Simple. Continue maintaining the paper shuffling game of govt bond issuance. JGBs or Japanese government bonds have historically been soaked up by the domestic market so they are not at risk of raising yields in the face of competition from the Eurozone or even other export driven economies. But even households are being hard pressed to maintain demand in the face of such relentless supply pressure.
So Tokyo's response has been to distribute corporate welfare in the form of bond sales. While this policy is not overtly stated you can read between the lines here. Perhaps Washington DC will enact something similar in a modification of its TARP program (after all US bureaucrats have already copied virtually everything about the deflationary response model from Japan).
=DJ Nippon Life To Put Most Of Y1T New Funds In Yen Bonds FY09
Megumi Fujikawa Of DOW JONES NEWSWIRES
TOKYO (Dow Jones)--Nippon Life Insurance Co. plans to allocate most of the about Y1 trillion it has in new funds to yen-denominated bonds, especially in the superlong zone, during the fiscal year started April 1.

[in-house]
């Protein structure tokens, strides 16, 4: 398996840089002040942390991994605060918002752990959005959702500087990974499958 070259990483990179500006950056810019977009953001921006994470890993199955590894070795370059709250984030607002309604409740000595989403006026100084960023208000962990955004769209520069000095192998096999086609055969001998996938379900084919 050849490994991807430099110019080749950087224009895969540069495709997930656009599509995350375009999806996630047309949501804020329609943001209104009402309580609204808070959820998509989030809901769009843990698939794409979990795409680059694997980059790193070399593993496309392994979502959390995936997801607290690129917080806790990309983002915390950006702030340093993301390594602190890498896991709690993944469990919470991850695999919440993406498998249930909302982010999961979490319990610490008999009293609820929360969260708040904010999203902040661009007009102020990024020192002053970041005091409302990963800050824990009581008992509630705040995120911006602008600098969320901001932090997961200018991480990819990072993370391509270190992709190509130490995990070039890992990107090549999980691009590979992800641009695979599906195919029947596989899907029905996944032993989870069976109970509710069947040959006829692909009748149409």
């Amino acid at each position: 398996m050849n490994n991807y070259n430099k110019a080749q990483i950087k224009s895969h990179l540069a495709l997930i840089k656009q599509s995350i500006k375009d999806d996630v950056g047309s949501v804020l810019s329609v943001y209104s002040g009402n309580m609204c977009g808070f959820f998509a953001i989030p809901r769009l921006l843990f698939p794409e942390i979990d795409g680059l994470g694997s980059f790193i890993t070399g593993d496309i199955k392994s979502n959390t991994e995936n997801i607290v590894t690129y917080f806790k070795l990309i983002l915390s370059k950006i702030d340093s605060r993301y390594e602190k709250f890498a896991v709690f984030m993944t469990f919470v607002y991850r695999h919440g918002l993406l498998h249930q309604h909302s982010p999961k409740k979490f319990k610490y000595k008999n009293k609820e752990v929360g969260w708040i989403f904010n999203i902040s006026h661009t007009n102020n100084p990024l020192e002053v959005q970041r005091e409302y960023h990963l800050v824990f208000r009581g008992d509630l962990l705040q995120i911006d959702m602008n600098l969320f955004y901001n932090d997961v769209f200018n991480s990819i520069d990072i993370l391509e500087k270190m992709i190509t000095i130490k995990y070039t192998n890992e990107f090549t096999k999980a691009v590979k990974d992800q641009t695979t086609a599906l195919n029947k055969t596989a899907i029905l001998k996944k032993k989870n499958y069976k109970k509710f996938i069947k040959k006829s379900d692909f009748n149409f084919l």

"We plan to allocate a large part of the new funds to yen-interest-rate assets, which provide stable income gains," said Tomiji Akabayashi, general manager of Nippon Life's finance and investment planning department.
"We'll limit the distribution of funds into risk assets other than yen bonds, and thoroughly monitor the effectiveness of our fund management plan around the clock," he added.
Among yen-denominated debt, Nippon Life mainly invest in 20-year Japanese government bonds, as well as 30-year JGBs, Akabayashi said.
Insurers usually manage their portfolios so that the life of the assets they hold matches the duration of their liabilities.
Nippon Life held Y18.6 trillion worth of domestic bonds at the end of March, an increase of Y1 trillion from the previous fiscal year. With Y44 trillion in assets in its general account, Nippon Life is Japan's largest life insurer.
Market participants closely monitor life insurers' fund allocation plans because the massive amounts of money the insurers manage can sway the market.